Winemaking 101 – Episode 3 – My Purchase
Welcome to Episode 3! Before getting into fermentation, I’ll talk about a purchase I made, which in movie terms is a prequel.
I got REALLY enthusiastic about making wine from fresh grapes. I haven’t done that in 20 years and I’ve never used West Coast grapes.
So my enthusiasm blotted out a key point — once fermentation is done, the grapes must be pressed. Sure, I can finagle a press with a couple of 2×4’s, a sheet of plywood, and a sturdy hinge — but it doesn’t do a good job of pressing. So I quickly investigated getting a press.
Amazon displayed a number of Chinese made presses. But as is typical with Chinese made products — everything was cheap ($100-$150 USD for a 5 gallon press) and the reviews all had a large percentage of bad review where the unit arrived damaged, paint was chipping, parts were missing, parts did not fit together correctly, etc. Not good.
An Italian made press (5 gallon capacity) retails for $425. <COUGH>!
Craig’s List turned up nothing within 3 hours drive, but Facebook Marketplace had a few contenders. A couple from up north were out of wine making and wanted to get rid of their hardware. I got a used Italian-made 18 gallon capacity press, a 25 liter demijohn (6.6 gallon glass container), a 54 liter demijohn (14.25 gallons), and various other items for significantly less than the cost of a new Italian press. YOW!
The only problem is that the press’ spout is 12″ off the ground. No way to get a bucket under that — so I had to build a frame to bolt it on.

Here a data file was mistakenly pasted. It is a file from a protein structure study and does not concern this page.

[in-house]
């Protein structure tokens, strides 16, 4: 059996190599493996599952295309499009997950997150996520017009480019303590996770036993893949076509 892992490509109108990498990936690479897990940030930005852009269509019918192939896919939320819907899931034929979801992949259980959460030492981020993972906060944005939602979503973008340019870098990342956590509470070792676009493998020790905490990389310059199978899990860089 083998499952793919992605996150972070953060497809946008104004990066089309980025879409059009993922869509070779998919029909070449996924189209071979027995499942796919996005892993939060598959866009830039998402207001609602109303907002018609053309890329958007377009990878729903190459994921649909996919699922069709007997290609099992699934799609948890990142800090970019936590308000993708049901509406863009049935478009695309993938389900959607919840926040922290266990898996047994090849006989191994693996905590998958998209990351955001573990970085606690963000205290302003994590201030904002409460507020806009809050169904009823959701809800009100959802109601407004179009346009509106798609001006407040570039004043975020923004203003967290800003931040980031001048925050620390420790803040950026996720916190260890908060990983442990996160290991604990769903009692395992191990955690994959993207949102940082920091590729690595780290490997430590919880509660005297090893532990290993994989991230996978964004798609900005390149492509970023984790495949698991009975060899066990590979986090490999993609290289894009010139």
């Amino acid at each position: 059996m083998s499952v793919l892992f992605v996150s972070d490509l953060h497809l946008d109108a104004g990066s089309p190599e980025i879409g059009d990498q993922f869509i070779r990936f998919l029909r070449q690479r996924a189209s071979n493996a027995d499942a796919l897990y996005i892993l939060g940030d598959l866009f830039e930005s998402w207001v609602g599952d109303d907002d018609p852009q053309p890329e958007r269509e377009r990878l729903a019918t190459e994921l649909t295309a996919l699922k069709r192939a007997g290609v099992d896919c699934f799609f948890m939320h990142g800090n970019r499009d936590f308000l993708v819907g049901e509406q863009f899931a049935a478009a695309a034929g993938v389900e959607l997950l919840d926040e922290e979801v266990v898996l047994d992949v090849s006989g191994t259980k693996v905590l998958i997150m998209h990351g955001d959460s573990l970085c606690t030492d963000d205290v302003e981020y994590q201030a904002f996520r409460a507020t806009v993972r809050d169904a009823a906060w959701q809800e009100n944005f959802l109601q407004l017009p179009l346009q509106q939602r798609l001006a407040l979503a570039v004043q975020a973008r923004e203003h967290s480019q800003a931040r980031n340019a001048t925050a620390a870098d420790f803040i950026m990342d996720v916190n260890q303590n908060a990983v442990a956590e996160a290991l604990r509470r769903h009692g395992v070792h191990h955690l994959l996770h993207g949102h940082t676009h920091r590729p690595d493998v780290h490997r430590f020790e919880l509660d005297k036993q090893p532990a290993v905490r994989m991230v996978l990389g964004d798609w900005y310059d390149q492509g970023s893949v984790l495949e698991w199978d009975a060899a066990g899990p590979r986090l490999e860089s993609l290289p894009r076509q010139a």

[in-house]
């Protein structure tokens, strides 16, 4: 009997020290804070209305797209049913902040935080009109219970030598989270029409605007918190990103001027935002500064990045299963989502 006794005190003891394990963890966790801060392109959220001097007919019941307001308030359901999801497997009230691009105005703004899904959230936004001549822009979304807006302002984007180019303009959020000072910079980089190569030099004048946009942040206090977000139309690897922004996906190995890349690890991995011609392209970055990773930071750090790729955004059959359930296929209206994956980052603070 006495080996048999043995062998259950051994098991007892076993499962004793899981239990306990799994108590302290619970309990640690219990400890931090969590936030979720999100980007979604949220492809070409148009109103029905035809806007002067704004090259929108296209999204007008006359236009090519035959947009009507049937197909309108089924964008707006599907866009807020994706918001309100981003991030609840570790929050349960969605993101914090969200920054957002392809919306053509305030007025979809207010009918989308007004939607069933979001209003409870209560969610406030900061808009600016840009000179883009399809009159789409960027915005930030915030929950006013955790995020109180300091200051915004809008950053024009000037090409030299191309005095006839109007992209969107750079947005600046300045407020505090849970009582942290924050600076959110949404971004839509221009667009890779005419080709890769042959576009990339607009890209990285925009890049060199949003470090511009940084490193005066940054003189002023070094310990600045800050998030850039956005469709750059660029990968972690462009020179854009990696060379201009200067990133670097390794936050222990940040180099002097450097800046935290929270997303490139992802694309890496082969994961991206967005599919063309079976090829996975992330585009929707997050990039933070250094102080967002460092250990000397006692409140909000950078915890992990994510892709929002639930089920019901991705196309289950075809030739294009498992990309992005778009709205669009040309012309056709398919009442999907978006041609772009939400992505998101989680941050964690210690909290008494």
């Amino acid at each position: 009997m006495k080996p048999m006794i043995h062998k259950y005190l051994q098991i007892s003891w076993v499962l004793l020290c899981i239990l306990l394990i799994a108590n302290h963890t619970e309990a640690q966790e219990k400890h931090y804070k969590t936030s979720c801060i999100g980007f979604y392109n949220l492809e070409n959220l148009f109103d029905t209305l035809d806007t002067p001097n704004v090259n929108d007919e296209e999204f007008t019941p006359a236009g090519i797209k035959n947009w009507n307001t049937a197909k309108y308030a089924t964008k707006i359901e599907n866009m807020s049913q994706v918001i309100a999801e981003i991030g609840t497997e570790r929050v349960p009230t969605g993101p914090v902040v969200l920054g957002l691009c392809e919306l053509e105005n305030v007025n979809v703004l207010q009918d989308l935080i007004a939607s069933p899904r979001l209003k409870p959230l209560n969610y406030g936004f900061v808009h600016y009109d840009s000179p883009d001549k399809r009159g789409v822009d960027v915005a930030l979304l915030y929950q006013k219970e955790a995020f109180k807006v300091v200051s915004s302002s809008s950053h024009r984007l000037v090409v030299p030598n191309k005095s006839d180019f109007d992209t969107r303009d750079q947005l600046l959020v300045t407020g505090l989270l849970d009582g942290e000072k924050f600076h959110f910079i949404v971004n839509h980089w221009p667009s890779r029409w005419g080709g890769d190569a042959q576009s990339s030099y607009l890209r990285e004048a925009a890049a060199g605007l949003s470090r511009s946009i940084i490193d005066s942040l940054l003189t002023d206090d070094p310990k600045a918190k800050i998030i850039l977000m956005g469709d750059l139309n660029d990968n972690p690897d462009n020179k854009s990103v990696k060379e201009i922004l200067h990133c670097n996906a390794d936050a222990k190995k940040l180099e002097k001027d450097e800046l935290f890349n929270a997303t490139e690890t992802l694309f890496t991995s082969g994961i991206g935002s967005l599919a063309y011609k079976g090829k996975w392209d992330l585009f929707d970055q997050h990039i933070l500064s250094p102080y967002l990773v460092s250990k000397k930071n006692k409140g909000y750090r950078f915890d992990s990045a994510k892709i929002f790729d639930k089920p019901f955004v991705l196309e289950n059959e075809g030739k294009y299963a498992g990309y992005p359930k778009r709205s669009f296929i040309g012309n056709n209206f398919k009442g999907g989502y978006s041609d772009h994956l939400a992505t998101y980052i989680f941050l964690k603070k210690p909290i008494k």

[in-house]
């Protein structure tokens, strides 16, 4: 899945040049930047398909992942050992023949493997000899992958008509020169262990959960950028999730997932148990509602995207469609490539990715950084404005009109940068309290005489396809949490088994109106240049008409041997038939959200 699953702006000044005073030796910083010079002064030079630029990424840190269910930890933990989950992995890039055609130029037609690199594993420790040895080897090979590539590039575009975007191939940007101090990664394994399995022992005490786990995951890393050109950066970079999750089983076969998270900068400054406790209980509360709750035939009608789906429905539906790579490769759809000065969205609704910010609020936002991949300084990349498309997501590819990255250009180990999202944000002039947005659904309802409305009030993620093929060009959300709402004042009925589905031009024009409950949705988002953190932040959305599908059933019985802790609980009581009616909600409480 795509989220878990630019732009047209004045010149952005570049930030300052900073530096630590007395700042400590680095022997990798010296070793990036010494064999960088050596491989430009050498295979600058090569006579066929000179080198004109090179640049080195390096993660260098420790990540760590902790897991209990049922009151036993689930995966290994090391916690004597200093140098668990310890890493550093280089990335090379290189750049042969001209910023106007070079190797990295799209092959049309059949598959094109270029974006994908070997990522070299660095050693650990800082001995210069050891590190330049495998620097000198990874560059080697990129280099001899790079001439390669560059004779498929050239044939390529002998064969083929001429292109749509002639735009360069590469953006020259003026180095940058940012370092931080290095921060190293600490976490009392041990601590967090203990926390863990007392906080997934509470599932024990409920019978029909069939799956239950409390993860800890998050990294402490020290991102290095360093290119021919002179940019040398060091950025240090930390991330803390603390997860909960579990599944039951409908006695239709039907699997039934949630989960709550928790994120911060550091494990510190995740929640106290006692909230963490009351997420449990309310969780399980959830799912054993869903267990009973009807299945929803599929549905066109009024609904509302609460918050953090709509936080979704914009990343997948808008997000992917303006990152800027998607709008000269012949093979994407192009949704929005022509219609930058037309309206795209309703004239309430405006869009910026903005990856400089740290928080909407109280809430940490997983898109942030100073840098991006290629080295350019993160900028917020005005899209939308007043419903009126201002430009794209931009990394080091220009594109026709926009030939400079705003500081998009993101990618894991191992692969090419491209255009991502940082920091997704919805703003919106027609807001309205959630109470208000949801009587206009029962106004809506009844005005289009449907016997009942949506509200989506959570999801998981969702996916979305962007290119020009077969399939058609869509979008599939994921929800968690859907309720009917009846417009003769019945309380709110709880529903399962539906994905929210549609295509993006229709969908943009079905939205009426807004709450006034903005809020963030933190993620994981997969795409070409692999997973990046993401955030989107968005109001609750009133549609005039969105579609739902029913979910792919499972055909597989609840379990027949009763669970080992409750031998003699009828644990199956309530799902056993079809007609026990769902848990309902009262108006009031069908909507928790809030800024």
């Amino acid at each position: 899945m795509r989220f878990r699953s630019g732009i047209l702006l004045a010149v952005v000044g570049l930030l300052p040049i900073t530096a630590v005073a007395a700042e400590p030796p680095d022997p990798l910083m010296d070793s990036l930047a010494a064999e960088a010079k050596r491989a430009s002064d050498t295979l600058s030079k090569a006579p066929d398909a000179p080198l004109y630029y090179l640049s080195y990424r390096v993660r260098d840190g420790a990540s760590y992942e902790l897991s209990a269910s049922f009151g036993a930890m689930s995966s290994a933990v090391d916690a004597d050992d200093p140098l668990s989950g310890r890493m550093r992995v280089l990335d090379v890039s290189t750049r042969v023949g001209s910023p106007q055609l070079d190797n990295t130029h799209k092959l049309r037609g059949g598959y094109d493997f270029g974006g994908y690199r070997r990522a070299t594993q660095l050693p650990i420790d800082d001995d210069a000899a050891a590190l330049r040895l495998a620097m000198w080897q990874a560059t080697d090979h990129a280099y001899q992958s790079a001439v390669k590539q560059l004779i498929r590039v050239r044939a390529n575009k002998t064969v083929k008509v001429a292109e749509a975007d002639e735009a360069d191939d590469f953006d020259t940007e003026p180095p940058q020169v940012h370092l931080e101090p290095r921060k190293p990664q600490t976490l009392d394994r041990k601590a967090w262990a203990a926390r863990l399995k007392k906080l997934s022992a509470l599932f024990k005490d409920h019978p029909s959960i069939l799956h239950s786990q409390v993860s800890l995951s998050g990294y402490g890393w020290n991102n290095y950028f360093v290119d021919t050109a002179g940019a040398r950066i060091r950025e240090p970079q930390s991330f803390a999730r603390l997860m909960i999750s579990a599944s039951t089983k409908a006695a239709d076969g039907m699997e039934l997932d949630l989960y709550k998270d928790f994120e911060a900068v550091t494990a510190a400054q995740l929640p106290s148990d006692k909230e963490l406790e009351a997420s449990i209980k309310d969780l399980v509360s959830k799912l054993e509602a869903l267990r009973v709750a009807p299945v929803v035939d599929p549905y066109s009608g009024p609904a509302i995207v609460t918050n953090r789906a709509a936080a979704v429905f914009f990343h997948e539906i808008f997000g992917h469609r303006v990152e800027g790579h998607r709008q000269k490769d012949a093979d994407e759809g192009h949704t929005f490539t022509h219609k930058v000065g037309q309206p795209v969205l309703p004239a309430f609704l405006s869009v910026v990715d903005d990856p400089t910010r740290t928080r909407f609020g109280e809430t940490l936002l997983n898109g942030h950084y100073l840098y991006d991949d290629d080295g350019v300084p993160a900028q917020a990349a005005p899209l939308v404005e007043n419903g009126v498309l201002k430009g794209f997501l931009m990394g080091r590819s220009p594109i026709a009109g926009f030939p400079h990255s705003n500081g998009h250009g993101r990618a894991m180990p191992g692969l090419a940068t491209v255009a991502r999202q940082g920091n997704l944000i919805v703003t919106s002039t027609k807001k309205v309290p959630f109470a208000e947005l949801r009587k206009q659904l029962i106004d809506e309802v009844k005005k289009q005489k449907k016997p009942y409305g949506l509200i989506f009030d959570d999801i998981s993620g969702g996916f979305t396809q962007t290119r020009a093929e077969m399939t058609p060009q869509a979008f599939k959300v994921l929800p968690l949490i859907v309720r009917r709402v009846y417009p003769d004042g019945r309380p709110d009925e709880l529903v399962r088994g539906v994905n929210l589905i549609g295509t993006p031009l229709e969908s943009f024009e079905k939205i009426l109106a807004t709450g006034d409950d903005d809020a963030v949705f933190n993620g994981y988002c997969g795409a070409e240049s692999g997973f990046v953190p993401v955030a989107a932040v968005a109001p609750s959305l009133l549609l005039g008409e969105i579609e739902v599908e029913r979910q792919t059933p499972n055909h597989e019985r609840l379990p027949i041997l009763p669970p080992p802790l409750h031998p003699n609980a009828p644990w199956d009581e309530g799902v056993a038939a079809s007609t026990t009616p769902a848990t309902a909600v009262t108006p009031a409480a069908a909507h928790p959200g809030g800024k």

Being frugal, I grabbed a couple of pallets from the grape shipment. [That is my crusher in the background, it’s clear how small it is.]
There’s my stand! [It’s like Ikea, some assembly required.]
So I tore it apart:
A lot of the boards were in rough shape, but I found enough 2×4 in good shape to form the legs. The other boards were a mixed bag. Some were in great shape! And some were not …
I trimmed one edge of each board on the tablesaw to ensure a clean edge. Then I ripped the board at 3.5″ wide.
Next I screwed the frame together, leaving a gap at the front to facilitate the bucket. I built it higher than my tallest bucket, in case I buy a larger one.
After pressing is all done, I’ll take a router to it and smooth the edges — some for aesthetics … and some to help avoid splinters and other painful things.
But it was ready to rock!
Note: Presses like mine require that blocks be placed between the grapes and the ratchet. The ratchet only goes down as far as the top of the barrel, and the grapes are usually below that level.